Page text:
Practitioners involved in the design and delivery of sustainable drainage systems (SUDS) in Scotland believe they have achieved success aided by powerful legislative drivers.  However, many believe reluctance to adopt and maintain SUDS features is hindering further progress, a new survey suggests.

SUDS in Scotland – Experience and Opportunity was conducted for the Engineering Nature’s Way knowledge-sharing website by sustainable drainage specialist Hydro International in association with CIWEM and British Water.  It set out to gauge how successful professionals believe Scotland has been in delivering SUDS and what further barriers there might be to progress.  It also aimed to identify lessons learned as England and Wales prepare to implement new national standards for SUDS expected in 2014.

The 151 practitioners who participated in the survey represented a broad range of professional disciplines involved in the specification, design, delivery and approval of SUDS in Scotland, providing a snapshot view of current progress.  Amongst those represented were consulting engineers, developers, environment agency and water company professionals.

The overwhelming majority (96.8%) believe Scotland has successfully implemented SUDS since the implementation of the Water Environment and Water Services (Scotland) Act (WEWS) in 2003.  However, very few (2.4%) believed it has been completely successful.  84.7% agreed legislative drivers have helped Scotland to make more effective progress with SUDS than England and Wales.

Many respondents expressed frustration that authorities had been very slow to adopt SUDS systems, regarding this as a significant barrier to progress.   Most believed regulation and guidance to be insufficiently clear for both maintenance (59.8%) and adoption (67.1%) and most (77.8%) felt there was inadequate funding for the adoption and maintenance of SUDS in Scotland.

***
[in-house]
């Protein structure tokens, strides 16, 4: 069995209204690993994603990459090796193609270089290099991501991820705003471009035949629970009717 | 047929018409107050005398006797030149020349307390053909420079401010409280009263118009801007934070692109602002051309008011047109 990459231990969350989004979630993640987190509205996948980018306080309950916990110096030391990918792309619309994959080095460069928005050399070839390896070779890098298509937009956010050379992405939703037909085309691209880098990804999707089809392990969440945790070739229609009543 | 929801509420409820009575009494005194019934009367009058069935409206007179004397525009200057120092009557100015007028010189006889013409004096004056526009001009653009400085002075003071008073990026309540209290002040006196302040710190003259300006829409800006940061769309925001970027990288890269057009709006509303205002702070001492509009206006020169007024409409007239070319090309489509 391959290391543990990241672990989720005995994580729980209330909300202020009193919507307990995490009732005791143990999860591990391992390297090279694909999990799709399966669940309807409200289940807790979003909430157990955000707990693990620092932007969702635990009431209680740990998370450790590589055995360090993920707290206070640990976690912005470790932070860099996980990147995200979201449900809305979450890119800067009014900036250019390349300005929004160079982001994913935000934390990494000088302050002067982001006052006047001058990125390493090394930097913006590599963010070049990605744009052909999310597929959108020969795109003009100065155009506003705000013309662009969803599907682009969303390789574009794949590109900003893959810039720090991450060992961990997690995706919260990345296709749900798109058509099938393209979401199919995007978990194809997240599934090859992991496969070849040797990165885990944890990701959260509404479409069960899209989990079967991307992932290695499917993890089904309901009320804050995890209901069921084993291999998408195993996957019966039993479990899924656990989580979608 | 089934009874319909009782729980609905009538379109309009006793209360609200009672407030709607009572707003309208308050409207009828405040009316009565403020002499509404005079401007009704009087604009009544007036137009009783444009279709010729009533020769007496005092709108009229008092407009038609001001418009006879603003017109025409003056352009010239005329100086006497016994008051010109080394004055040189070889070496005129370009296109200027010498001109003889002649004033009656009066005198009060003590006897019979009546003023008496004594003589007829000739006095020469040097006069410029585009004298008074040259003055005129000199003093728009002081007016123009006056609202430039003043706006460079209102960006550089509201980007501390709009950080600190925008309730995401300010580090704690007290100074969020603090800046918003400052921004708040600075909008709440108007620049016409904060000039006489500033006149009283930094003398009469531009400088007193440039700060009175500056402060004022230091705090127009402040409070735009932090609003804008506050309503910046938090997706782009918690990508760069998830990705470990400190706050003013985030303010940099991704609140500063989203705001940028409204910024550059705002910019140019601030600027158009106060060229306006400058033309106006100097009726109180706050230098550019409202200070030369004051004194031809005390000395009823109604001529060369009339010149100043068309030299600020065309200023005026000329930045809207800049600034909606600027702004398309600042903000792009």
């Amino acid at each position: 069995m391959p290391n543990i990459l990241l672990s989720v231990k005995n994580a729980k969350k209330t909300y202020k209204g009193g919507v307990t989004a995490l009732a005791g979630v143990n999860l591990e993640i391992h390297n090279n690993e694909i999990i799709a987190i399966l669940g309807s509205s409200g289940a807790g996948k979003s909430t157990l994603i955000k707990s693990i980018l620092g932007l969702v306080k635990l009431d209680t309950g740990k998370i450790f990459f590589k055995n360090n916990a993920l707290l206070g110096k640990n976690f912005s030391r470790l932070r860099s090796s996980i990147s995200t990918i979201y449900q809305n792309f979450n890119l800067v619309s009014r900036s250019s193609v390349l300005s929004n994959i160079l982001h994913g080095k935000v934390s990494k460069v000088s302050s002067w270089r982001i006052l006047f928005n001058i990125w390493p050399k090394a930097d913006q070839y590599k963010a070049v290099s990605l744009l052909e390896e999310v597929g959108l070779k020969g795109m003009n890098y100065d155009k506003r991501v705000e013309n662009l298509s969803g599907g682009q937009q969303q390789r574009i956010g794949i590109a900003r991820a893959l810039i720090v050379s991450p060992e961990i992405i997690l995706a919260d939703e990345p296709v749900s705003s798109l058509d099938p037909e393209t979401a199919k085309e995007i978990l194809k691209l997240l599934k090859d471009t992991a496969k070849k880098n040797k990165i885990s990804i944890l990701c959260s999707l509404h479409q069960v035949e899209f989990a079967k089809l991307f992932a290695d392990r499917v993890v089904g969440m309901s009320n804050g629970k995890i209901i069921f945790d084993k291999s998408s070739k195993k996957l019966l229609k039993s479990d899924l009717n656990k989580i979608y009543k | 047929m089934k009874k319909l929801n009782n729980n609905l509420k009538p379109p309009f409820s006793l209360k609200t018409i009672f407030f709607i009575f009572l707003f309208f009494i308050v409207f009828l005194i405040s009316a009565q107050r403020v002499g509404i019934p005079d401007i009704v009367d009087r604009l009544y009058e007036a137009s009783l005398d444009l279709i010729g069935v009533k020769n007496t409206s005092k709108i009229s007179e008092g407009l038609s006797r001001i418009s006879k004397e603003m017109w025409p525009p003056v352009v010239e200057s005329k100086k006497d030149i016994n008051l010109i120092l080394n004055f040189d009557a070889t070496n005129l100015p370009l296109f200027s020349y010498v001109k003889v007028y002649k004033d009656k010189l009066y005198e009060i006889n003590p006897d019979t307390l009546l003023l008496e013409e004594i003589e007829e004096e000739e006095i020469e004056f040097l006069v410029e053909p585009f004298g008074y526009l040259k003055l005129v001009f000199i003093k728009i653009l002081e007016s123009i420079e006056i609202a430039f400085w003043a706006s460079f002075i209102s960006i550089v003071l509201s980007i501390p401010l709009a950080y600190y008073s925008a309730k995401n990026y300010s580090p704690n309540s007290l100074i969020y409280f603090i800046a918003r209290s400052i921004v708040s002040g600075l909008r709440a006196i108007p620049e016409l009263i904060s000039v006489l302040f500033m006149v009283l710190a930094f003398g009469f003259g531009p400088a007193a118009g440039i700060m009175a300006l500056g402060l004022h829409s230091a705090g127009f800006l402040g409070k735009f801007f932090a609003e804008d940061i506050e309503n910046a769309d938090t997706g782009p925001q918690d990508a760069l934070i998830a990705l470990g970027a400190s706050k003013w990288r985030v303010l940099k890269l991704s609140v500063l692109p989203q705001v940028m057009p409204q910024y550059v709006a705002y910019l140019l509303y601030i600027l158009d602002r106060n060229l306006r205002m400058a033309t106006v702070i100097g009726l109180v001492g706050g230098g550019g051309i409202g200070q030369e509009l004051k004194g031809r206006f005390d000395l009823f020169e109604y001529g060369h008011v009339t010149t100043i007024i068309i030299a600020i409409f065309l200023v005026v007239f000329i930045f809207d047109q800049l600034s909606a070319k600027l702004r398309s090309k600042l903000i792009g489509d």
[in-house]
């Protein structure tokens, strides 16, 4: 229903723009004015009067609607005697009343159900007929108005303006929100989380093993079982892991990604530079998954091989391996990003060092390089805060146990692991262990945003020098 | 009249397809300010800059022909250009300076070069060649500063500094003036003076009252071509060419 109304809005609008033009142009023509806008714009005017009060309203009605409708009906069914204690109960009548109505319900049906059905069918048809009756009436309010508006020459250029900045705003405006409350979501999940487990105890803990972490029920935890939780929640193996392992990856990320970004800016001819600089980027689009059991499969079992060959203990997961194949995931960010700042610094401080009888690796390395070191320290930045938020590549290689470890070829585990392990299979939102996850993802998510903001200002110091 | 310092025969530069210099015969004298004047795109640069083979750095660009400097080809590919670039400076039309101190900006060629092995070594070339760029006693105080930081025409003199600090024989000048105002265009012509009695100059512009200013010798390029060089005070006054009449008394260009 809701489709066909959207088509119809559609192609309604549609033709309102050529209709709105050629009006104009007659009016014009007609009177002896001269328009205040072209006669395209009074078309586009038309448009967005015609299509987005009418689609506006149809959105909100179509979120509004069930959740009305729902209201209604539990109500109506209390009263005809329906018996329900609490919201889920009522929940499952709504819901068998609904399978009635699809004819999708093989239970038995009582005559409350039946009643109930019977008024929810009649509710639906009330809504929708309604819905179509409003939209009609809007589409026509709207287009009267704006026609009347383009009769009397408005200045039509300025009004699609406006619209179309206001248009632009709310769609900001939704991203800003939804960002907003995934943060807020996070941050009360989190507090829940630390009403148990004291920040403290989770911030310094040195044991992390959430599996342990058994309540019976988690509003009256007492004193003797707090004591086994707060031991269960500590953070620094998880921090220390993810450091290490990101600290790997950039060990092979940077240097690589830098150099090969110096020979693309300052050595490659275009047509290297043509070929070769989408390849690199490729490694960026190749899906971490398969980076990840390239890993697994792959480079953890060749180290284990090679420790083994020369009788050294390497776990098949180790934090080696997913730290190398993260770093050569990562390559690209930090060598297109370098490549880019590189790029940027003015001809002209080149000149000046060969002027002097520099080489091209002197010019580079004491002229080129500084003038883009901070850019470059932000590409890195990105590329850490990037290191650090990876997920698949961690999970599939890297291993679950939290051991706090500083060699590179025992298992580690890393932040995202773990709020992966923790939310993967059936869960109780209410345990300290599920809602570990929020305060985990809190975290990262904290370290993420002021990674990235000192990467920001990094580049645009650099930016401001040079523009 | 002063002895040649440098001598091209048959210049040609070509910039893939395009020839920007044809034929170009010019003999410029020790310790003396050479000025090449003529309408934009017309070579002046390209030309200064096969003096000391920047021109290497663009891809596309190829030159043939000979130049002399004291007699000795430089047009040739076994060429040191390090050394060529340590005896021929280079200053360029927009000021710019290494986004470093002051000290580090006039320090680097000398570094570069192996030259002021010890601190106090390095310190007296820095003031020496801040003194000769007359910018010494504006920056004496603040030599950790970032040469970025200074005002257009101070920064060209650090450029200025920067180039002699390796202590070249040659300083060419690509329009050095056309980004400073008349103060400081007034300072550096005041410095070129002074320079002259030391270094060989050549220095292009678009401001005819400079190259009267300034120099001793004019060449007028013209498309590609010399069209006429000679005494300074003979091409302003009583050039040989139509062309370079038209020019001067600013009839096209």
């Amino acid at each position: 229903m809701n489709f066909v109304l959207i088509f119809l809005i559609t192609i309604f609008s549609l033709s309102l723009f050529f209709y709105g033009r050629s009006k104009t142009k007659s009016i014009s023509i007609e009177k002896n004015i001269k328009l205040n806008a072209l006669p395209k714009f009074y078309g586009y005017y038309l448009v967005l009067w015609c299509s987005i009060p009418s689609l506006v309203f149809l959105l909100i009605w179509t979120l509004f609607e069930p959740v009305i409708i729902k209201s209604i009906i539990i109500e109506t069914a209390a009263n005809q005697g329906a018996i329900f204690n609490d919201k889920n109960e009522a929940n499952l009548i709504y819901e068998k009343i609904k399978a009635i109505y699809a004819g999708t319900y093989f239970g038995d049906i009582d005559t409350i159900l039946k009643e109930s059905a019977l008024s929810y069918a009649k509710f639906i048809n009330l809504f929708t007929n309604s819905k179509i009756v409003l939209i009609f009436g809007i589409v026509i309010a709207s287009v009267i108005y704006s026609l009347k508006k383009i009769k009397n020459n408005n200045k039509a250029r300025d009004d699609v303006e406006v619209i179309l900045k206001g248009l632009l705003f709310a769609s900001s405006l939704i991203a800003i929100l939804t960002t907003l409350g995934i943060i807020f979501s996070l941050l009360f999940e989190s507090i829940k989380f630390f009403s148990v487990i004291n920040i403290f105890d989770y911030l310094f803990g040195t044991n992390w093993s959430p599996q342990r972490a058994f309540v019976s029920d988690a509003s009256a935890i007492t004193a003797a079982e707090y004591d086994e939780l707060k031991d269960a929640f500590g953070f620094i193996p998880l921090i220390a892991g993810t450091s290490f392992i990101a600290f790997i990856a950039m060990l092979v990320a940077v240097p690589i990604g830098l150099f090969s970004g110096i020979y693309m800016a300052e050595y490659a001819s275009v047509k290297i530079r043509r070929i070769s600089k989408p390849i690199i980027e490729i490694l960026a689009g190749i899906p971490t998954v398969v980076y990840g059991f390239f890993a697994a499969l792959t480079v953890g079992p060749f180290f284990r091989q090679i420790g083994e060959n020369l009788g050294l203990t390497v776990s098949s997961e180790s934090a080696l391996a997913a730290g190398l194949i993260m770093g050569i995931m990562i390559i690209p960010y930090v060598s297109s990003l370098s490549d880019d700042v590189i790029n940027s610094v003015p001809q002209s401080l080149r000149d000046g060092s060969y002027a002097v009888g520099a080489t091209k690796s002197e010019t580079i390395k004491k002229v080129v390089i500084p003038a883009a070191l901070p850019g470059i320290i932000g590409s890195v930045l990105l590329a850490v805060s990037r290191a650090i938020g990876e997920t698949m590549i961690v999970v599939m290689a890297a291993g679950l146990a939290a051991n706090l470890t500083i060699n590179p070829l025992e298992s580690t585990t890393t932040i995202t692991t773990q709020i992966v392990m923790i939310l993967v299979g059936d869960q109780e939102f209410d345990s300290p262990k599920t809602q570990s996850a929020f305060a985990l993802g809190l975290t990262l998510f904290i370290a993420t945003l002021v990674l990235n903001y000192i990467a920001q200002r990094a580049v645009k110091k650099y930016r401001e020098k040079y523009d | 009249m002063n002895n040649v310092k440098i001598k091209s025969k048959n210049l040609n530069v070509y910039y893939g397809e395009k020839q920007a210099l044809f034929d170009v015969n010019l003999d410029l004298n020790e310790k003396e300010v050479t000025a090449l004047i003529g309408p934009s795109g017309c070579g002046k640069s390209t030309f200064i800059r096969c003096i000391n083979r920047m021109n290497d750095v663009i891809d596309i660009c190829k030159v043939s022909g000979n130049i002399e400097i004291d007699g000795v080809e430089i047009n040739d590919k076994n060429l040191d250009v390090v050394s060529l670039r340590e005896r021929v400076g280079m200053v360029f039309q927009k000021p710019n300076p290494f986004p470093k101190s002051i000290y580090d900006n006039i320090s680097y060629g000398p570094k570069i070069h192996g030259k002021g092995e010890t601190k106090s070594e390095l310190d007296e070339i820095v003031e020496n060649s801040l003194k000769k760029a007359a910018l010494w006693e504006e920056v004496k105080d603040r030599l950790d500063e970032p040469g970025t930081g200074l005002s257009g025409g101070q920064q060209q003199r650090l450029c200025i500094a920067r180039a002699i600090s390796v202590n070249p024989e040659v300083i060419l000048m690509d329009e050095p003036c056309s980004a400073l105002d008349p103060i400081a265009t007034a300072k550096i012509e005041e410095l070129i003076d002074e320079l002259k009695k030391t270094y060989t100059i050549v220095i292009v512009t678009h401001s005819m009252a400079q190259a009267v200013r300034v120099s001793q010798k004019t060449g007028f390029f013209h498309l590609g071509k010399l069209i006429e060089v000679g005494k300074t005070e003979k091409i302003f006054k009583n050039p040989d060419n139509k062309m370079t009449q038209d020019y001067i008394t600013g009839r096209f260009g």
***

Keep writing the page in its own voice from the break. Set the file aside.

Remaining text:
Only about half (52%) of respondents were satisfied that current regulation and guidance gives practitioners freedom to specify from a full toolbox of both “natural” and manufactured /proprietary SUDS features.

Most believe that proprietary SUDS features either require the same maintenance or are easier to maintain than natural SUDS features with less than a third (30.8%) believing they are more difficult to maintain.

Surface Water Quality
Scottish legislation has focused strongly on stormwater quality and the majority agreed that the requirements for design and implementation of surface water treatment are clearly defined by regulation and guidance in terms of an ‘effective treatment train’ (77.2%) and what constitutes a ‘level of treatment’ (67.8%).

However, the majority (65%) of those with relevant experience believed that the policy of the Scottish Environment Protection Agency (SEPA) to classify proprietary systems as a level of treatment only in “exceptional circumstances” was a barrier to the design of effective SUDS solutions.

Respondents agreed that further developments of the SUDS for Roads Whole Life Cost and Whole Life Carbon Toolkit from SCOTS would be welcome, together with the development of other industry tools to assist with the design and costing of both proprietary and natural SUDS.

Alex Stephenson, Director of Hydro International’s UK Stormwater Division and Chair of British Water Sustainable Water Management (SuWM) Focus Group said:  “Whilst Scotland has led the way in implementing SUDS, there are some important lessons to be learned.  In particular, there are considerable frustrations in the number of SUDS features being adopted and maintained effectively in Scotland and this had implications on both sides of the border.

“In particular, the need for robust costing and predictability in the maintenance requirements of SUDS needs to be addressed.  This, in turn, can provide confidence for the adopting bodies.  I believe Scotland also needs to think again about the restrictions placed on specifying manufactured SUDS features, which was reflected in considerable frustration amongst respondents.”